Friday, February 17, 2017

Independent PeopleIndependent People by Halldór Laxness
My rating: 3 of 5 stars

Our book group chose Independent People for rainy February's title and I tried several times to get into it without success. After about 150 pages, I was ready to concede defeat but persevered and finally started to cotton to this long, dense tale of an irascible Icelandic sheep farmer who buries two wives and numerous children and animals in his single-minded ambition to be an independent man beholden to none. Great swathes of text describe the unremitting misery of the climate and the lives of sheep and men, living and dead, as they struggle to survive.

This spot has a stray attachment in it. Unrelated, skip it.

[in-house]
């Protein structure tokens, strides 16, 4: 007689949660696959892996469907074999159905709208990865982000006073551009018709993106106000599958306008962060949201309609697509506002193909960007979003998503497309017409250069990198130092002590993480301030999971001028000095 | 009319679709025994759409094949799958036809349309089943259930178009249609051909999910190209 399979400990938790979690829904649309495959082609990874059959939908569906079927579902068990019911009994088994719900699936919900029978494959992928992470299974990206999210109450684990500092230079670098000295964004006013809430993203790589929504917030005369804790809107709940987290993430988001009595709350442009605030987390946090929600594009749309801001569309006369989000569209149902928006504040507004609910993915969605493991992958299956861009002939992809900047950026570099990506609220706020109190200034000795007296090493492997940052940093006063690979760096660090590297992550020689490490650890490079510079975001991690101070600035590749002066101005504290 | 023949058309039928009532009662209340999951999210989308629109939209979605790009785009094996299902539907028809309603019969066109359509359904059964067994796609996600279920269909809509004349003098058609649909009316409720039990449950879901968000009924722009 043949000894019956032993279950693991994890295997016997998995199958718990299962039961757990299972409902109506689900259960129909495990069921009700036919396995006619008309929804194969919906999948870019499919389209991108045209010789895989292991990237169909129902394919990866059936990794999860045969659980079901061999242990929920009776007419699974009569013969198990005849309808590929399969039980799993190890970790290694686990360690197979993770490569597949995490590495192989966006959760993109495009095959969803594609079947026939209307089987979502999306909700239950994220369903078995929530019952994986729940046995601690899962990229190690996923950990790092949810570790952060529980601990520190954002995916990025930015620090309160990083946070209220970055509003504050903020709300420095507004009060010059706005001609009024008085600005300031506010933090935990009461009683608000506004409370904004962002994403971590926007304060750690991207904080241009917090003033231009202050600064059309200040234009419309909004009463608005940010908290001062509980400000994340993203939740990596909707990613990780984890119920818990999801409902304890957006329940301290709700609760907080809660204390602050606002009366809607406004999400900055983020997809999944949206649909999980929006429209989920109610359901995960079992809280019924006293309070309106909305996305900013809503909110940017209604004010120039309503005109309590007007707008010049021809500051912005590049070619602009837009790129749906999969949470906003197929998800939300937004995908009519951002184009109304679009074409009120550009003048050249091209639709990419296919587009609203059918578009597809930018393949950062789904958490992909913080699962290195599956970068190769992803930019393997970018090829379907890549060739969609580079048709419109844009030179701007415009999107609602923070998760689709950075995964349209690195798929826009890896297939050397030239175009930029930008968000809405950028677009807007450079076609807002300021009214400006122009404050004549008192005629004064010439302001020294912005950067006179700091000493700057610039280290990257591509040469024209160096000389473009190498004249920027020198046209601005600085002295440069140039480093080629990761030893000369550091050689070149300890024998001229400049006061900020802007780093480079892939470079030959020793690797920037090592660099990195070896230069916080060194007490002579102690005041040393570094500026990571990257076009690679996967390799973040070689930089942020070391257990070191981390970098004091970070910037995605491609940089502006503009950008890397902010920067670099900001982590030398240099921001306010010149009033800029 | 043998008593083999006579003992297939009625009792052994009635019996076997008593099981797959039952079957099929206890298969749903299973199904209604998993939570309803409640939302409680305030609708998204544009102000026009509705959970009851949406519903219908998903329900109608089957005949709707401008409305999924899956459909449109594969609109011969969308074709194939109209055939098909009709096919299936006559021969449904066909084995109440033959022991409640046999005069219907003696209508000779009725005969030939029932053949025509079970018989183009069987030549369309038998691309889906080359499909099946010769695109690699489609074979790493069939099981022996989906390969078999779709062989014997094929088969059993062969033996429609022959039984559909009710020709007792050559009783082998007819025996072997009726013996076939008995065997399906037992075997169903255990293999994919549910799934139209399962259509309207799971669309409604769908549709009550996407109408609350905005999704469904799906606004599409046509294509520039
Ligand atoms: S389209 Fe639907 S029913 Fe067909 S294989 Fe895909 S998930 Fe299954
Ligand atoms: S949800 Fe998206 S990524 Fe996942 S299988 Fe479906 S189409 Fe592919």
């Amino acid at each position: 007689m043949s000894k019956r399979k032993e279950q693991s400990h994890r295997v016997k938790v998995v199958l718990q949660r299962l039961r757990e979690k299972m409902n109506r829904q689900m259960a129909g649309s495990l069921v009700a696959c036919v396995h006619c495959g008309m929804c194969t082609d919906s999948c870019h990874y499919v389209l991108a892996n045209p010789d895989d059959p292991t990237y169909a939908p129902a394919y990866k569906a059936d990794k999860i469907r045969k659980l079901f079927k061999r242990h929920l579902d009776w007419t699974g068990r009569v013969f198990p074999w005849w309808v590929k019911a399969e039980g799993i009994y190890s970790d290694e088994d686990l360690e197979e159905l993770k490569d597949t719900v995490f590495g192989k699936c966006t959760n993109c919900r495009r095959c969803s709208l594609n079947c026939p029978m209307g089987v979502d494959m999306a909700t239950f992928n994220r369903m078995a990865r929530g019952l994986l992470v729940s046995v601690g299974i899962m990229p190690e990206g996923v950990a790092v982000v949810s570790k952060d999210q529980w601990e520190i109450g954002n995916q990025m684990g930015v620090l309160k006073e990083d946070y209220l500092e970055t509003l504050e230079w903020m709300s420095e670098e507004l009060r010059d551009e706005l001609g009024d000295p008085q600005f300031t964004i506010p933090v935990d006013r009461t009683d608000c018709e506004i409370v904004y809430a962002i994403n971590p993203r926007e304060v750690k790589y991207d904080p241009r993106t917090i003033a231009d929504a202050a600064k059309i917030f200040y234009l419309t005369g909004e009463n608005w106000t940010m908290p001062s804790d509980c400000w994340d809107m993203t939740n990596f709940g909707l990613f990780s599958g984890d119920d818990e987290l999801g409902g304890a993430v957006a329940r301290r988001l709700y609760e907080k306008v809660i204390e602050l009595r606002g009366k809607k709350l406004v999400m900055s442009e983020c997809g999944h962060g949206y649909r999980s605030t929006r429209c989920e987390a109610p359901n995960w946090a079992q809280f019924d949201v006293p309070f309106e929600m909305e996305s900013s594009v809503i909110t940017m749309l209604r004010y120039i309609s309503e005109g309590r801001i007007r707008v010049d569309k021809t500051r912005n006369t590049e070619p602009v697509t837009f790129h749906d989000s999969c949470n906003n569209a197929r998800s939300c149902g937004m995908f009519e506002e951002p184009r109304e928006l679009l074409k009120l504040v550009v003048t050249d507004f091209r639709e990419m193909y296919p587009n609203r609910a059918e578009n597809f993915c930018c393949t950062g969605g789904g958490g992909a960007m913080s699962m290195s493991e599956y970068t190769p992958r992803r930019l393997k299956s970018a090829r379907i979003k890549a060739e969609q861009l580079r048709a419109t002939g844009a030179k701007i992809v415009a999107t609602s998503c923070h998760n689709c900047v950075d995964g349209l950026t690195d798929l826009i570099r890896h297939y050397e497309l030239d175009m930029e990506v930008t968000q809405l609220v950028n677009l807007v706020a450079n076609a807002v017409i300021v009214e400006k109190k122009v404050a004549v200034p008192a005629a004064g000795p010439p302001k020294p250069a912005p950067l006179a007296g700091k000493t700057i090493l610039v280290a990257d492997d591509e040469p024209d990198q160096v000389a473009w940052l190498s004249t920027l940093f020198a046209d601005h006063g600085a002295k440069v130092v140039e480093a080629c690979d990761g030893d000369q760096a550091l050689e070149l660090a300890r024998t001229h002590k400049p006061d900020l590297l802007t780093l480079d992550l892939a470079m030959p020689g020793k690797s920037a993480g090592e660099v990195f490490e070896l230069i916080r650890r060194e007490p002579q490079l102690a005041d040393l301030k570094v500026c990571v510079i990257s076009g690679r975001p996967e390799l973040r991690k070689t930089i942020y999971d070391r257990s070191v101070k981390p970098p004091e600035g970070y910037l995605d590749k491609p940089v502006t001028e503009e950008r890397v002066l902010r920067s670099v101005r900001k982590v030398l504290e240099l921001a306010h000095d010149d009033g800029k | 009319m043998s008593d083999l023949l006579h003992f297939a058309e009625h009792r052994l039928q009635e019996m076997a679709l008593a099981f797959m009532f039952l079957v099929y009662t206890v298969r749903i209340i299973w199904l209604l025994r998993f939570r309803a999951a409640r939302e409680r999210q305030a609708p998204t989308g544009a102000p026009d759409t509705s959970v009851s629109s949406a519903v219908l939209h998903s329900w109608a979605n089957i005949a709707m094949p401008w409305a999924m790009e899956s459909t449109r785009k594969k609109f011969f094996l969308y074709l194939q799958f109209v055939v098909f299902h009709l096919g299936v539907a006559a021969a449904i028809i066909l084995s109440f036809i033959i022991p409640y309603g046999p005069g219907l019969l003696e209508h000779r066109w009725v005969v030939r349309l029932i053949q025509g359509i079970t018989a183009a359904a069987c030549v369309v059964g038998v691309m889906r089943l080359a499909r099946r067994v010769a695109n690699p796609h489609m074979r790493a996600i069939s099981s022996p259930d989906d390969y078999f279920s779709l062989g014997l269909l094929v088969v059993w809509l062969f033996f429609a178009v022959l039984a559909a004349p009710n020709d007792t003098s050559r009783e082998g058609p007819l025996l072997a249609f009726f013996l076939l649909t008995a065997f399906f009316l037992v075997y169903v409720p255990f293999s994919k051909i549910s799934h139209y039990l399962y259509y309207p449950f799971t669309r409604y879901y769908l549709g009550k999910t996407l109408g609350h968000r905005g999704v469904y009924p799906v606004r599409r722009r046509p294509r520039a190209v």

"Great is the tyranny of mankind," says Laxness, and great is the tyranny of the Classics reading list which brought this book to my attention. Yet, I admit that I liked it! The author can be wry and funny and poetic in spite of the hackneyed poetry salted throughout, the husbandry and the grim weather: "And the ceaseless rain of this inclement summer poured down upon the three little unprotected workmen of the moors...turning their headgear into a shapeless, sodden mass and running down their necks and faces in rivulets stained with the colour from their hats." Yet there is youth and beauty and love: "she was leading two spirited young thoroughbreds whose coats glistened with good feeding, glossy as silk. The sunshine and the breeze played in her golden hair, in its waves and its curls; her young bosom rose cupped above her slender waist, her arms were naked to the shoulder, her eyebrows curved in a high care-free bow. Her keen eyes reminded him both of the sky and of its hawks; her skin, radiant with the fresh bloom of youth, colour incomparable, make him think of wholesome new milk in May." (402) Bjartur, the key figure, relentlessly pursues his dream of independence realized in Summerhouses, his bought-and-paid-for plot of land after eighteen years of servitude, as his family dies or abandons him and his sheep fail with disease. And the book by a Nobel Laureate hones to the definition of a classic as it tackles the human condition and our universal responses. My response would have been to abandon the sheep and retire with the coffee and a book while the snows blow around the croft, but these were hardier souls who needed the sheep to go on, to sell, to eat, to be independent people.

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